The latest book I’ve been toting around with me is Antonia Fraser’s two-volume history of Charles II. You’ll remember him, mainly because Parliament beheaded his father, forcing him into exile. Prior to this he was being schooled by his father the King (Charles I) in the art of running the Country.
Charles II ended up making a pretty good King once he was restored to the throne, unlike his father who had been unable to assert his authority over Parliament. Amongst other things, this makes it unlikely that Charles’ success was based on the lessons of his father. Rather his decade in practical poverty during his exile likely taught him a thing or two about life was like for the common people of his kingdom. Throughout this intervening period Oliver Cromwell had been fairly effective in dampening royal support. Gradually it dawned that life under Cromwell was actually alright. No need to upset the apple cart then.
Charles’ luck only began to change when Cromwell died suddenly. However, in a monarchical-like twist, his son Richard was appointed to succeed him. Yet within a year he was himself exiled, usurped by a council of his father’s advisors. Desperate for some stability the usurpers were eventually practically begging Charles II to return.
It’s amazing how little things change, not just across ten years, but across hundreds. Succession planning is still the bane of Human Resources Management. We might not be restricted to having to pass a role on to the incumbent’s eldest son, although perhaps the comparative ease of this process is why many organisational talent management systems border on nepotism. Should new appointees seize Cromwellian power, stamping out any opposition, or wait patiently in the shoes of their subordinates until the time is right to assert leadership?
Either way they are likely to live some time in the shadow of their predessessor, which luckily for 16th Century rulers was always dead on their accession. Not so these days where the previous title holder may be waiting in the wings, particularly where they have not left voluntarily. Nobody likes to believe they could be so easily replaced. Prejudice has always played a strong part in succession planning, be it the blood and religion of the Stuart dynasty, or the bias and jealousy of today.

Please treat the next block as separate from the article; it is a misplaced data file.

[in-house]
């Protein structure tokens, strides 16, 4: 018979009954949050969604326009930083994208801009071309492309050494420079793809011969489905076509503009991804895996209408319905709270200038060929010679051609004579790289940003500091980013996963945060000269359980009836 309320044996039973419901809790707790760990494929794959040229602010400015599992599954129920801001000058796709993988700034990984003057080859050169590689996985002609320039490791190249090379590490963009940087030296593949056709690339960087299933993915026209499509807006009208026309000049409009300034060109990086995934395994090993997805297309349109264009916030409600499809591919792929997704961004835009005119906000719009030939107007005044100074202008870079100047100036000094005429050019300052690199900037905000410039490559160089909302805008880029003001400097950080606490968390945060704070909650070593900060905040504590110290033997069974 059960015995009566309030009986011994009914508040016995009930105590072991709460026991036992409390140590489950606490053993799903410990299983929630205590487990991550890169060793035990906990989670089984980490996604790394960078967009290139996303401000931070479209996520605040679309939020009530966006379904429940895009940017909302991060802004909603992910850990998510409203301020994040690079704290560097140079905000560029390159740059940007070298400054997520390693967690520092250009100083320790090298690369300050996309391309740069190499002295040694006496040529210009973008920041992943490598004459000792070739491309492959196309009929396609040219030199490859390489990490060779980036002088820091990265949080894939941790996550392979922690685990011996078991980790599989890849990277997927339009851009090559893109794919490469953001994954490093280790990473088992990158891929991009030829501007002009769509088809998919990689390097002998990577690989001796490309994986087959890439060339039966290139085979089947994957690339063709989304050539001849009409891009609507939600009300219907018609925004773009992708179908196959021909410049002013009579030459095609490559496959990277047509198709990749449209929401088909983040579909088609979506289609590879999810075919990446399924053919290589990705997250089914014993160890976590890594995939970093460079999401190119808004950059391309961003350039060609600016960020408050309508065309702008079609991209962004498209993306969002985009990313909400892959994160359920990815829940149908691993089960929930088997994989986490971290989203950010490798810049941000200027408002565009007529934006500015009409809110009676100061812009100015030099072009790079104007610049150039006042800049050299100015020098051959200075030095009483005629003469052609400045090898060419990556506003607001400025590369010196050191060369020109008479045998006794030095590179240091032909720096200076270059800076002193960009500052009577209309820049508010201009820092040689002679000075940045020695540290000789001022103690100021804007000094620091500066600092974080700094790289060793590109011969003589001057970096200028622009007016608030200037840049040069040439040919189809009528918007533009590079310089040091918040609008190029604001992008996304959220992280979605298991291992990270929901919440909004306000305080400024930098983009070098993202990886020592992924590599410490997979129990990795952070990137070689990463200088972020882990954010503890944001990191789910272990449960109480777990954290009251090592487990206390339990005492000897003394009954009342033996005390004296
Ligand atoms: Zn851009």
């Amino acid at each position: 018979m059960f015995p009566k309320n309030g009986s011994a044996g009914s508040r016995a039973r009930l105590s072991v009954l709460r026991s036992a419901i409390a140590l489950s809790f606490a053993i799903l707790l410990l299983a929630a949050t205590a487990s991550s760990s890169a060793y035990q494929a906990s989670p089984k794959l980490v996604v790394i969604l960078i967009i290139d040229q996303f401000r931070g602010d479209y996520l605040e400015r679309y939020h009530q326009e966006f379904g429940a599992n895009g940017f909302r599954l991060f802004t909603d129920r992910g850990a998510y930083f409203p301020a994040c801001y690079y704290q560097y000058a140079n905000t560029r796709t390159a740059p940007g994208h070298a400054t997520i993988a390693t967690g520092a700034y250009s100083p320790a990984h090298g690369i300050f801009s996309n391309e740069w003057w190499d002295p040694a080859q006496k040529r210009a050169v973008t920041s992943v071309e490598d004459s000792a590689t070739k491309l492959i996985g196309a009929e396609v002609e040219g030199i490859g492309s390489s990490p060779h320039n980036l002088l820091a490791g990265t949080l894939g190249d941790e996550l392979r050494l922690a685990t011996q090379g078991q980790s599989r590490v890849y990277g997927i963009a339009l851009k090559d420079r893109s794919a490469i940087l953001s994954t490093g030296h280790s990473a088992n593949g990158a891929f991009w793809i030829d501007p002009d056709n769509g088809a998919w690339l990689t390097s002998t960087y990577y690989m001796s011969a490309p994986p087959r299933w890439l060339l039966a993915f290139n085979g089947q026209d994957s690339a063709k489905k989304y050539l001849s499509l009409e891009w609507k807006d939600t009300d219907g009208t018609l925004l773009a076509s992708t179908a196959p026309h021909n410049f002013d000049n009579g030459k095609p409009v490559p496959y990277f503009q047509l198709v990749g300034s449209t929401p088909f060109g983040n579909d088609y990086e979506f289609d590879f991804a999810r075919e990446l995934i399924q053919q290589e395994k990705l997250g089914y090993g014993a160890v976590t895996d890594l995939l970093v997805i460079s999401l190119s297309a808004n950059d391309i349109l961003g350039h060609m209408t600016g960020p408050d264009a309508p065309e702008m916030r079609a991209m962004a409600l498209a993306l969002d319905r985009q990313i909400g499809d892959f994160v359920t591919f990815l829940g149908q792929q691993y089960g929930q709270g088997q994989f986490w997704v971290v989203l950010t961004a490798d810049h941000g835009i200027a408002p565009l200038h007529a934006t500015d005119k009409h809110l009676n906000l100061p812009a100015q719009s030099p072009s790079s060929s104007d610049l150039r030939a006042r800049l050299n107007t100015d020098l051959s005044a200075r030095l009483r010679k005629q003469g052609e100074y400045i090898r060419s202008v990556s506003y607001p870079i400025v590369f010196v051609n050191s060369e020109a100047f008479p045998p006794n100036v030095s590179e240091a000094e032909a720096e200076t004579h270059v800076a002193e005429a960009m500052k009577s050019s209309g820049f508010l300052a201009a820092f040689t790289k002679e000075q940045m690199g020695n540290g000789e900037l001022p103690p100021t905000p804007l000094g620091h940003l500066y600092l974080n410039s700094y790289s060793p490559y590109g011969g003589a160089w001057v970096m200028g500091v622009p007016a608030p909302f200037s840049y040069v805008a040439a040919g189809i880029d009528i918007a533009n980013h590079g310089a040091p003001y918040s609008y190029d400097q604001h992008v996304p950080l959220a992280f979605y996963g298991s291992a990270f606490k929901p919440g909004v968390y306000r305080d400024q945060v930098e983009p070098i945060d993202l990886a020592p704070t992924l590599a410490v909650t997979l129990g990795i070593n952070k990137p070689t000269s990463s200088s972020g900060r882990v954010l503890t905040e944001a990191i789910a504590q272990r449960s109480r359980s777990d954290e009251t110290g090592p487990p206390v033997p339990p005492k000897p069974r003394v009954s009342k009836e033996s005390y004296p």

There were monarchs who bucked the trend. Consider Elizabeth I who achieved a long and successful reign, yet in order to do so she had to both play on her feminity and lead without trace of its influence. Again this rings all too familiar for women leaders today. Consequently this meant she failed in one of the utmost duties of a Queen – to provide an heir. Just one generation intervened between Elizabeth’s triumphant reign and that of Charles I (Elizabeth’s Aunt’s Great Great Grandson). A royal line ended and an extremely close call on the monarchy itself, all because of bad succession planning.
Whether leadership is greater part nature or nurture may never be determined, although what is clear is that granting power is certainly not the same as bestowing leadership. In times of instability (whether that be civil war or a turbulent economy) objective, unpolitical, anti-power-grabbing advice is worth its weight in gold. I think nowadays we’d call that Human Resources.